Soon after he and his new wife moved to Bath in Britain, he began a course in medical herbalism with the National Institute of Medical Herbalists. Over the following 10 years, working as a carpenter by day and studying herbal medicine by night and, later, managing to juggle time for a carpentry business together with a busy herbal practice in Bath and Chippenham, he fathered and, together with his wife Su, raised five children, none of whom were vaccinated, and all of whom maintained excellent health through dietary and herbal means. By this time, because of increasing public disenchantment with conventional medicine, Fringe Medicine had become known as Alternative Medicine.

Upon the family’s return to Sydney, he established a herbal practice in Dee Why, and then later in Balmain, began lecturing at various colleges of natural therapies, and added both Traditional Chinese Medicine and Ayurveda to his medical repertoire. At that time, with increasing numbers of people beginning to abandon conventional medicine in favour of traditional therapies, Alternative Medicine was becoming known as Complementary Medicine. Then in 1989 the family moved to the tranquil city of Adelaide where he established herbal practices in Adelaide City and the Adelaide Hills. He ceased practising as a full-time medical herbalist in 1995 to devote more time to writing and lecturing.

Over the past 25 years he has been a lecturer in herbalism and medical philosophies at the NSW College of Natural Therapies, the Australasian College of Natural Therapies, the Sydney College of Natural Therapies, Southern Cross School of Herbal Medicine, Nature Care (as an occasional lecturer), the SA School of Herbal Medicine (for which he designed and wrote a correspondence course), the SA School of Natural Therapies, the Adelaide Training College of Complementary Medicine (for which he designed and wrote, and was the course coordinator for, a four-year full-time course in Western Herbalism), Health Schools Australia, the Perth Academy of Natural Therapies, and the Australian Institute of Holistic Medicine.

During the late 1980s and early 1990s, Jesse Sleeman was a member of the Executive of the National Herbalists Association of Australia, and one of its Vice Presidents between 1992 and 1993. He represented the Australian Traditional Medicine Society on the Profession and Industry Committee for Liaison, an organisation that liaised with the Commonwealth Government regarding the Therapeutics Goods Act, which was enacted in 1989. He has presented talks on health matters at numerous professional meetings and conferences, and at public meetings, including training sessions to members of Neways International, and to participants in his lectures on the Buteyko Method at the WEA in Adelaide. He has also developed and written many original research articles for professional journals, as well as for newspapers and magazines.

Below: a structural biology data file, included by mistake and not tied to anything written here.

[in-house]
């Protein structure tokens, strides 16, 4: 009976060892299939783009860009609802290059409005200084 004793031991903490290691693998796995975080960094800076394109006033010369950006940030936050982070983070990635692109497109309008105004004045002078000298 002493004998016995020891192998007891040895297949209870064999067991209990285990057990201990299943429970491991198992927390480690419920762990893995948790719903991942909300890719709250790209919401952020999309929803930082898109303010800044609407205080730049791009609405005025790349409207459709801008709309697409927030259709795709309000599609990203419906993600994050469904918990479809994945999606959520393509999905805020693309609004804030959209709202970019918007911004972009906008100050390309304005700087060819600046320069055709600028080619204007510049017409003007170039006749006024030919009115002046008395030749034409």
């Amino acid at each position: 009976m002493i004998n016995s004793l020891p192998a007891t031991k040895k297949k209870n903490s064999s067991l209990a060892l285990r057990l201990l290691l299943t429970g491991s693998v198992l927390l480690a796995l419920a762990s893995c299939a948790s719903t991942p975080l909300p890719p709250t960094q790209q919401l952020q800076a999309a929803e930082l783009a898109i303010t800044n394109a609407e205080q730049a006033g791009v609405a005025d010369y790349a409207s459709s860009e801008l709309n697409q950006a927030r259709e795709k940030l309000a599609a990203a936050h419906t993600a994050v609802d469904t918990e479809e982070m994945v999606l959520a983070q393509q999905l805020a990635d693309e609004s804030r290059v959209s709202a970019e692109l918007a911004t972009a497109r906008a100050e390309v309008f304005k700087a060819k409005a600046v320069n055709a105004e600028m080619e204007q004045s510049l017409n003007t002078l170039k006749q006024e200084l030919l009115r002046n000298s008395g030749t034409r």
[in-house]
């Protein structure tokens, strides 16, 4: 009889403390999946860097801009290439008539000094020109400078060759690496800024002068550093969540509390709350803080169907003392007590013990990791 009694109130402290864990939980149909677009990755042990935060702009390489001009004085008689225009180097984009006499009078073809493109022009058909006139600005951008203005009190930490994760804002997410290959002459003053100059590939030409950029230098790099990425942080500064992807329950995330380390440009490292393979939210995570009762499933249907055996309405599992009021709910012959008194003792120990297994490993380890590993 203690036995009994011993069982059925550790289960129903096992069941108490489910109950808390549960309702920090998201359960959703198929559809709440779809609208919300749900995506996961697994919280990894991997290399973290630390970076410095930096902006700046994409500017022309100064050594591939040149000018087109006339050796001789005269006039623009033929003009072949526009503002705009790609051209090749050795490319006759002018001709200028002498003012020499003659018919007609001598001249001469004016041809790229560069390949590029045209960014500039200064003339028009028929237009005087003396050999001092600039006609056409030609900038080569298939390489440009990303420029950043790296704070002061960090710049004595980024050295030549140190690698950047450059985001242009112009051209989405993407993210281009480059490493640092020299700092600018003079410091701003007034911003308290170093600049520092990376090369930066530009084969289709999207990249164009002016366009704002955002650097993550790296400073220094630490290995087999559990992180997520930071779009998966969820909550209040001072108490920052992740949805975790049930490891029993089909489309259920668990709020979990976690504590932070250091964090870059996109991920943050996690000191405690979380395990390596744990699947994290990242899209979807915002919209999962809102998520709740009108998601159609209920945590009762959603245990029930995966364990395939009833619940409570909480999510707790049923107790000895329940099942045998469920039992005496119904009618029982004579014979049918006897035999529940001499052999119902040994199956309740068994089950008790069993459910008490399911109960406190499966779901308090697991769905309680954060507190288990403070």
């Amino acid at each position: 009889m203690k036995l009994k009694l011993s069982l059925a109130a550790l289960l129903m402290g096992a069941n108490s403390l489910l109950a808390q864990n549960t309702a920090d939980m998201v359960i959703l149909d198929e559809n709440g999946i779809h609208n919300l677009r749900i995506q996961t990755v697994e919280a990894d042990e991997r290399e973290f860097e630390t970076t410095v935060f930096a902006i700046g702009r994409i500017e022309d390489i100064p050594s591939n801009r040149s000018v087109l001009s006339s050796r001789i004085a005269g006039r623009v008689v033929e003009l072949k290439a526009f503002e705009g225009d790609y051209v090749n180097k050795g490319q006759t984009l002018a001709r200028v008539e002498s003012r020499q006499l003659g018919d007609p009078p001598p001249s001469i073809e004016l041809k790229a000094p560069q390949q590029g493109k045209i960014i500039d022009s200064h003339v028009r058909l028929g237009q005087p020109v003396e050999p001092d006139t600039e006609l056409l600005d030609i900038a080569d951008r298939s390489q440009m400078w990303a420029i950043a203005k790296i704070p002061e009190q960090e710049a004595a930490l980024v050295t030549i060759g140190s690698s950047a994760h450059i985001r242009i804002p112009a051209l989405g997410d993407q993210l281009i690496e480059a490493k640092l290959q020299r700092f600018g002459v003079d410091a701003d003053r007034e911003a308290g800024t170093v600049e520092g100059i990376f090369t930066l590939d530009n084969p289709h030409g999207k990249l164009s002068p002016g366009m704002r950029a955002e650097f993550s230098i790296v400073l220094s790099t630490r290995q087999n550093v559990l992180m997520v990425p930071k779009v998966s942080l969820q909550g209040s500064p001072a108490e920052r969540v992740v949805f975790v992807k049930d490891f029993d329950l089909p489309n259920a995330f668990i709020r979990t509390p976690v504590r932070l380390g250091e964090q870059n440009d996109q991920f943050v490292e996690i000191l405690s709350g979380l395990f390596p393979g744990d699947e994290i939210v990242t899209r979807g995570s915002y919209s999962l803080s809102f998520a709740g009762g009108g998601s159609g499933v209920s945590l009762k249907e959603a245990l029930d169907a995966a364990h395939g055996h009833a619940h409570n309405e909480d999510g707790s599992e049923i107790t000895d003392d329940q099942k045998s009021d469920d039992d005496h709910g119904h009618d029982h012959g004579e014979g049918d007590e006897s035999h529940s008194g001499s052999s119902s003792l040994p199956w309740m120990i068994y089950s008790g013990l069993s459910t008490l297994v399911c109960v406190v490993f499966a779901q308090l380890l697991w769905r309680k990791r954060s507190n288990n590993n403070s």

Today, he continues to write, having completed an Advanced Diploma in Professional Writing, lectures at Endeavour College of Natural Health in Adelaide, and runs Buteyko Breathing courses, a therapy he learned from his partner Carola Maier, who trained with Dr Konstantin Buteyko in Moscow.

About Dragon Lair Publishing.

Dragon Lair Book PublishingDragon Lair Publishing is an independent publisher based in the Adelaide Hills of South Australia. It was established in 2010 by two South Australian health professionals—and now children’s authors—Jesse Sleeman and Carola Maier, to not only publish their own works free of the constraints of traditional large publishers but also to provide self-publishing advice to other writers.

For many years Jesse has been a medical herbalist, Buteyko practitioner, and lecturer in western herbal medicine and medical philosophies. He is also a health writer. Carola is a Buteyko practitioner, psychotherapist and energy healer, and specialises in helping people suffering from the effects of various traumatic experiences, including victims of crime, and adult survivors of child abuse. She is also a book illustrator, and delights in painting pictures of dragons.

With their respective fields of expertise in helping and teaching others about health and healing, they chose, as the name of their publishing business, the powerful and ancient symbol of healing, the dragon; and the place where that magic is hatched—the dragon’s lair. Thus the mission of Dragon Lair Publishing is to hatch magic through its publications, and to help other writers with that desire.

The first book to be published by Dragon Lair Publishing was the first volume of Jesse’s Cry for Health, in August 2010 ( ISBN: 978 0 646 54233 1). The second, in February 2010, was Jesse and Carola’s co-authored children’s book, The Magic of Dragons (ISBN 978 0 646 54816 6). To cater for international demand for Cry for Health, and because of prohibitive postage costs, Dragon Lair Publishing created a print-on-demand edition of the book (ISBN 978 0 646 55216 3) by globally publishing on Lulu, a US based company. In October 2011 Lulu published an EPUB-formatted edition of Cry for Health, Vol 1, (ISBN: 978 1 4477 0401 0).

Many more publications are planned. Next will be Volume 2 of Cry for Health.